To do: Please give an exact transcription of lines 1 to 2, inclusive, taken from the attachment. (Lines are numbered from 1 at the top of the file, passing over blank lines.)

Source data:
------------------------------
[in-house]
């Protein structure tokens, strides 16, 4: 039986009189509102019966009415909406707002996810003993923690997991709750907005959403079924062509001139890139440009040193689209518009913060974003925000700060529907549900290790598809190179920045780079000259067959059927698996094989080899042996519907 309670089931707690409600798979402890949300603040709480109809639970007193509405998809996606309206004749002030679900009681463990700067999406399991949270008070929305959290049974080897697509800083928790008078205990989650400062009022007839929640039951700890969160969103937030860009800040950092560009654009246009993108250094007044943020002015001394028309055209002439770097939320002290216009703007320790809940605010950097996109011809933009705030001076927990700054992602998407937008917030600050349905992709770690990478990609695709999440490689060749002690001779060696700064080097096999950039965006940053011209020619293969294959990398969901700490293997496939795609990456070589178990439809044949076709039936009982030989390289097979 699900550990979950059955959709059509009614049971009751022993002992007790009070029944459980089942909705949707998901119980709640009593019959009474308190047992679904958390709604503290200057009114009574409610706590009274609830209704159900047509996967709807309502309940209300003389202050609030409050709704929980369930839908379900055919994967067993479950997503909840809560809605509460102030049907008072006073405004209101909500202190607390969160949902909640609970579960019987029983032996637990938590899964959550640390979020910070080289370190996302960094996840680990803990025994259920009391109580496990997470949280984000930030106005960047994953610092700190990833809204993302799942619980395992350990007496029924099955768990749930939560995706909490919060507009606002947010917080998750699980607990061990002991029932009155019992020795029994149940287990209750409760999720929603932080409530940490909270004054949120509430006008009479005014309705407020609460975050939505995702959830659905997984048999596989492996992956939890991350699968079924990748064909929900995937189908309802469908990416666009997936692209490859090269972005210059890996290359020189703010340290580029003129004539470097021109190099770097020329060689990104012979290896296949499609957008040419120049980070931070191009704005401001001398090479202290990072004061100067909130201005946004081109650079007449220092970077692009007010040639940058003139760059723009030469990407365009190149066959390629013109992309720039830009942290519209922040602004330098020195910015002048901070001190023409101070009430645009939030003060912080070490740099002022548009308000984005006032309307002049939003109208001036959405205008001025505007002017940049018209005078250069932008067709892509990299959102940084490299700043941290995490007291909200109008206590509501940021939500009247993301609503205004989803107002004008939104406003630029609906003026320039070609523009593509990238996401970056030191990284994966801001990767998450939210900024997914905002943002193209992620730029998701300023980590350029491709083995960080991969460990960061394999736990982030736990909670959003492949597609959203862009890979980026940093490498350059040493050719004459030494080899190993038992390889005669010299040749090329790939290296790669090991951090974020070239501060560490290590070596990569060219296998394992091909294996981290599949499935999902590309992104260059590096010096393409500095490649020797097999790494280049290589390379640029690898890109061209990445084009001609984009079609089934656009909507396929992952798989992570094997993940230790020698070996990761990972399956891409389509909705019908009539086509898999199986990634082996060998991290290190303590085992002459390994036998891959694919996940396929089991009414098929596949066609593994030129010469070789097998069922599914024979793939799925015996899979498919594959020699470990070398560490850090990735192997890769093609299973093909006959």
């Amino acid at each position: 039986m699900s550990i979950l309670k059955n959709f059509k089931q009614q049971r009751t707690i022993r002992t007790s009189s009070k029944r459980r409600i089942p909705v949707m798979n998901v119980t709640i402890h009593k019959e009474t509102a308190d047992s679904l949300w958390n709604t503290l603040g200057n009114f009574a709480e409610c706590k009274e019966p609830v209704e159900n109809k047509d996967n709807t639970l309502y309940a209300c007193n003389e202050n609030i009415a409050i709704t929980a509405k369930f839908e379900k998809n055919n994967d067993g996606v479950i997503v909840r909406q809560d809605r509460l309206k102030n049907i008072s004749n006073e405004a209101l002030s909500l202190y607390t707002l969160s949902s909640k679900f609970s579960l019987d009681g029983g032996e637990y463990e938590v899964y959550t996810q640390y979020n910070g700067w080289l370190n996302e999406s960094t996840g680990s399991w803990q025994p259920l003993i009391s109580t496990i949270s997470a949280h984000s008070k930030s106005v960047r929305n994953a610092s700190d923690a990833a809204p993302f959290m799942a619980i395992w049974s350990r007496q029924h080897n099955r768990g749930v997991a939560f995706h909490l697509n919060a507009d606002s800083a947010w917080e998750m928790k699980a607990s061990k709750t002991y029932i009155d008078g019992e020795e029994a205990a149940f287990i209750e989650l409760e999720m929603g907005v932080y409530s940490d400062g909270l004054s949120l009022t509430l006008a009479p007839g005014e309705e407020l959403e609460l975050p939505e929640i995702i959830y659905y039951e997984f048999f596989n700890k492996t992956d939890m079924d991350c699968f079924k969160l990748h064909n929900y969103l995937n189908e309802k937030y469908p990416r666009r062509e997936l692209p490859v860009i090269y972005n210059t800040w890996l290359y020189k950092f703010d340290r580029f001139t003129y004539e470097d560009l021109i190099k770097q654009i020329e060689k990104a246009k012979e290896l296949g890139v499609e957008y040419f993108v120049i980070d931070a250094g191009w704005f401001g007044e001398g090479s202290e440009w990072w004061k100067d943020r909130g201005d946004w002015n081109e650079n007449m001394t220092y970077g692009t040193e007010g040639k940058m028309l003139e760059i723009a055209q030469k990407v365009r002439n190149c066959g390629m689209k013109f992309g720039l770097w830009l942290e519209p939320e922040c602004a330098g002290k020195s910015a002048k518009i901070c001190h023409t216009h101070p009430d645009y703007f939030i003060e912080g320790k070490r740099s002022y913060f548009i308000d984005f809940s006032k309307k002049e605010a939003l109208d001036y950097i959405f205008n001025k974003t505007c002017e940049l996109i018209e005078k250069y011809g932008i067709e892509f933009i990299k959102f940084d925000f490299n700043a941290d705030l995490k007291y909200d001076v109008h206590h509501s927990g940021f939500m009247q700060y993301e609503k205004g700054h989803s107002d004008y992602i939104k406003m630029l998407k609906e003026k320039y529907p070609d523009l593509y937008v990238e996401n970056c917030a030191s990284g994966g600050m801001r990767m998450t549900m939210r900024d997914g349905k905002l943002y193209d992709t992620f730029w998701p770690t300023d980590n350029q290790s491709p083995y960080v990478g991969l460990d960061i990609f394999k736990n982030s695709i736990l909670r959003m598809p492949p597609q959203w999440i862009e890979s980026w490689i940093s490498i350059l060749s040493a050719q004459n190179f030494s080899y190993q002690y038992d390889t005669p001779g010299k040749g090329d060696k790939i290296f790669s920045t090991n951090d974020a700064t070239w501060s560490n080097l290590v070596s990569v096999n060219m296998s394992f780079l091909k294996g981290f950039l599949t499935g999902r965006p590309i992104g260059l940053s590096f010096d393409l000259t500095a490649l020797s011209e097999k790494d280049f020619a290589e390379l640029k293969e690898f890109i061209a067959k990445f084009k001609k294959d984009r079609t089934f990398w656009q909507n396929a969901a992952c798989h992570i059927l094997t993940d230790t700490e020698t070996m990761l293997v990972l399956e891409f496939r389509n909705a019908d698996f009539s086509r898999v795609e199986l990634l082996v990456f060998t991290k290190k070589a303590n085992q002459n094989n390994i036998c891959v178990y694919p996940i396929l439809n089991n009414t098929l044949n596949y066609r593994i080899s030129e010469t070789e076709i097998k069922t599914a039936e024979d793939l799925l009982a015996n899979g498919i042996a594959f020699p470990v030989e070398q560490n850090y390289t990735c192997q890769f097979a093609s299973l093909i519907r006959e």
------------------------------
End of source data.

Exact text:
[in-house]
């Protein structure tokens, strides 16, 4: 039986009189509102019966009415909406707002996810003993923690997991709750907005959403079924062509001139890139440009040193689209518009913060974003925000700060529907549900290790598809190179920045780079000259067959059927698996094989080899042996519907 309670089931707690409600798979402890949300603040709480109809639970007193509405998809996606309206004749002030679900009681463990700067999406399991949270008070929305959290049974080897697509800083928790008078205990989650400062009022007839929640039951700890969160969103937030860009800040950092560009654009246009993108250094007044943020002015001394028309055209002439770097939320002290216009703007320790809940605010950097996109011809933009705030001076927990700054992602998407937008917030600050349905992709770690990478990609695709999440490689060749002690001779060696700064080097096999950039965006940053011209020619293969294959990398969901700490293997496939795609990456070589178990439809044949076709039936009982030989390289097979 699900550990979950059955959709059509009614049971009751022993002992007790009070029944459980089942909705949707998901119980709640009593019959009474308190047992679904958390709604503290200057009114009574409610706590009274609830209704159900047509996967709807309502309940209300003389202050609030409050709704929980369930839908379900055919994967067993479950997503909840809560809605509460102030049907008072006073405004209101909500202190607390969160949902909640609970579960019987029983032996637990938590899964959550640390979020910070080289370190996302960094996840680990803990025994259920009391109580496990997470949280984000930030106005960047994953610092700190990833809204993302799942619980395992350990007496029924099955768990749930939560995706909490919060507009606002947010917080998750699980607990061990002991029932009155019992020795029994149940287990209750409760999720929603932080409530940490909270004054949120509430006008009479005014309705407020609460975050939505995702959830659905997984048999596989492996992956939890991350699968079924990748064909929900995937189908309802469908990416666009997936692209490859090269972005210059890996290359020189703010340290580029003129004539470097021109190099770097020329060689990104012979290896296949499609957008040419120049980070931070191009704005401001001398090479202290990072004061100067909130201005946004081109650079007449220092970077692009007010040639940058003139760059723009030469990407365009190149066959390629013109992309720039830009942290519209922040602004330098020195910015002048901070001190023409101070009430645009939030003060912080070490740099002022548009308000984005006032309307002049939003109208001036959405205008001025505007002017940049018209005078250069932008067709892509990299959102940084490299700043941290995490007291909200109008206590509501940021939500009247993301609503205004989803107002004008939104406003630029609906003026320039070609523009593509990238996401970056030191990284994966801001990767998450939210900024997914905002943002193209992620730029998701300023980590350029491709083995960080991969460990960061394999736990982030736990909670959003492949597609959203862009890979980026940093490498350059040493050719004459030494080899190993038992390889005669010299040749090329790939290296790669090991951090974020070239501060560490290590070596990569060219296998394992091909294996981290599949499935999902590309992104260059590096010096393409500095490649020797097999790494280049290589390379640029690898890109061209990445084009001609984009079609089934656009909507396929992952798989992570094997993940230790020698070996990761990972399956891409389509909705019908009539086509898999199986990634082996060998991290290190303590085992002459390994036998891959694919996940396929089991009414098929596949066609593994030129010469070789097998069922599914024979793939799925015996899979498919594959020699470990070398560490850090990735192997890769093609299973093909006959």